Independent thesis Advanced level (degree of Master (Two Years)), 20 credits / 30 HE credits
The removal of lignin in a Kraft pulp mill, with the aim to utilize the lignin as more value added green product than just firing lignin in black liquor, is possible with a LignoBoost plant. The LignoBoost plant uses sulfuric acid in the process and this results in an increased net input of sulfur to the pulp mills recovery cycle. The sodium/sulfur balance in a Kraft pulp mill is an important factor to be able to run a mill optimal. The increased input of sulfur into the mill when implementing a LignoBoost plant is therefore an issue to address.
A too high sulfur/sodium ratio in the Kraft pulp mill is often solved by purging electrostatic precipitator dust from the recovery boiler. The major component of the ESP dust is sodium sulfate. When purging ESP dust from the recovery boiler the mill loose sodium and the need of sodium make-up increases. A large extent of the ESP dust that is not purged is returned to the recovery cycle of the mill via the evaporation plant. If the recycled sodium sulfate could be split and returned to the recovery cycle as one controlled sodium- and one controlled sulfur component or at least split into two flows where sulfur is enriched in one flow and sodium in the other flow, the sodium/sulfur balance would be easier controlled. In this master thesis the split of sodium and sulfur in sodium sulfate is addressed. The aim is to study opportunities to:
• Enrich sodium and sulfur in two flows from the dissolved ESP dust, which is normally recycled to the evaporation plant.
• Produce one sulfur component and one sodium component that can be utilized in the Kraft pulp mill, especially in an integrated LignoBoost process.
• Accomplish this by using an electrochemical split of the sodium sulfate from the ESP dust to generate sodium hydroxide and sulfuric acid.
To be able to produce one sulfur component and one sodium component from the dissolved ESP dust an electrodialysis with or without bipolar membranes is the method to use decided after contact with Eka Chemicals research and development department and literature studies. An electrodialysis cell produces sodium hydroxide and sulfuric acid, from the sodium sulfate solution, that can be used in the Kraft pulp mill. The difficulty by using an electrochemical cell with ion selective membranes is the need of a pure feed to the cell. If a high content of contaminations, such as multivalent ions, is present in the feed solution to the cell scaling can be formed. Scaling leads to shorter membrane life that result in higher operational cost for the cell stack. Due to the multivalent ions in the electrostatic dust a pre-treatment such as carbonate- and hydroxide precipitation removal of the ions is suggested, which results in a decrease of the multivalent ions in the feed solution.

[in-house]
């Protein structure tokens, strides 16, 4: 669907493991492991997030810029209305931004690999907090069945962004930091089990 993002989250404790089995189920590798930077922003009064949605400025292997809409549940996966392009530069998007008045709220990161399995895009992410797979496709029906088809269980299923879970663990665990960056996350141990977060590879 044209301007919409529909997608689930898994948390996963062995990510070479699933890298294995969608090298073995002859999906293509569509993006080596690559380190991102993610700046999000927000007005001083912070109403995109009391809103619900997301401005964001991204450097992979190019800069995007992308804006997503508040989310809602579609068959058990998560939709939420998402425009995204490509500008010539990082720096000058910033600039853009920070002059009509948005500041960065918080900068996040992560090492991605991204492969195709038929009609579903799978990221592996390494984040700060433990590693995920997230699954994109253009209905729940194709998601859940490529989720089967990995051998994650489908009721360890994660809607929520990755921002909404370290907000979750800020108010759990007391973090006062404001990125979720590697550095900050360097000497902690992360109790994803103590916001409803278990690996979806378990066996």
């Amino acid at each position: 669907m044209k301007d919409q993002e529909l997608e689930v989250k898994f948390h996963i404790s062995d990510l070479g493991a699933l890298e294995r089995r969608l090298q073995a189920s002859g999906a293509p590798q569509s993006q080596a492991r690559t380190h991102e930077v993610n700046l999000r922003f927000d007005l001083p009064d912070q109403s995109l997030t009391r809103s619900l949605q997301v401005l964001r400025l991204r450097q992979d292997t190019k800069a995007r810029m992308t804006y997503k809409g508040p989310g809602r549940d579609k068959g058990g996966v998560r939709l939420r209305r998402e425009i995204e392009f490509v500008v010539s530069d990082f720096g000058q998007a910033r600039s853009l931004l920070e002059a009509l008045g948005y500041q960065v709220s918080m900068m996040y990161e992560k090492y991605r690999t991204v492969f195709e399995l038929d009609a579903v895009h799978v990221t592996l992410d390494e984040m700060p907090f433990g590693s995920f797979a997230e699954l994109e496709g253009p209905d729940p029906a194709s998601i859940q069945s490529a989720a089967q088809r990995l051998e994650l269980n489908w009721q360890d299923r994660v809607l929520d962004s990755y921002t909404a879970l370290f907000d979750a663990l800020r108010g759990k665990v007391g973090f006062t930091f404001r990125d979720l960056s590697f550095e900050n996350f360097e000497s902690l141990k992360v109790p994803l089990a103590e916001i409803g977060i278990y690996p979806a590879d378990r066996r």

In previous work concerning electrochemical split of sodium sulfate the lack of utilization for the produced acid became negative in an economical point of view. The need of sulfuric acid to the LignoBoost plant is an advantage for the economical study. In this master thesis is:
• An economical case study for the implementation of an electrochemical cell, electrodialysis with or without a bipolar membrane, in a Kraft pulp mill performed.
• A sensitivity analysis performed and evaluated in the aim of addressing the change in payback time due to alternating:
- Sodium price
- Membrane life
- Utilization of the acid produced from the electrochemical cell.
The economical case study concerns a Kraft pulp mill with a LignoBoost plant. Utilization of the acid to the LignoBoost- and tall oil plant is varied, as is the membrane life for the cell stack. The membrane life is varied due to the difficulty of predicting the ESP-feed solutions affect on the membranes. The feed solution has to be tested in a cell to decide the real life for the membrane in this case.
The electrodialysis cell with bipolar membranes indicates promising economical gain for future implementation in a mill with LignoBoost lignin removal compared to the electrodialysis cell that indicates no economical gain for future implementation in a mill. For a mill with both a LignoBoost plant and a tall oil plant, i.e. optimized utilization of acid from the electrodialysis with bipolar membrane, and a five years membrane life in the cell, a payback of one and a half year can be reached. The same case but for an electrodialysis results in nine and a half payback years. The sensitivity analysis show that compared to the electrodialysis with bipolar membrane, the electrodialysis cell is more vulnerable to changes for the acid utilization, sodium hydroxide price and membrane life. The BME cell is most affected by changes in the sodium hydroxide price and the ED cell affects most by changes in the membrane life.
2012. , 80 p.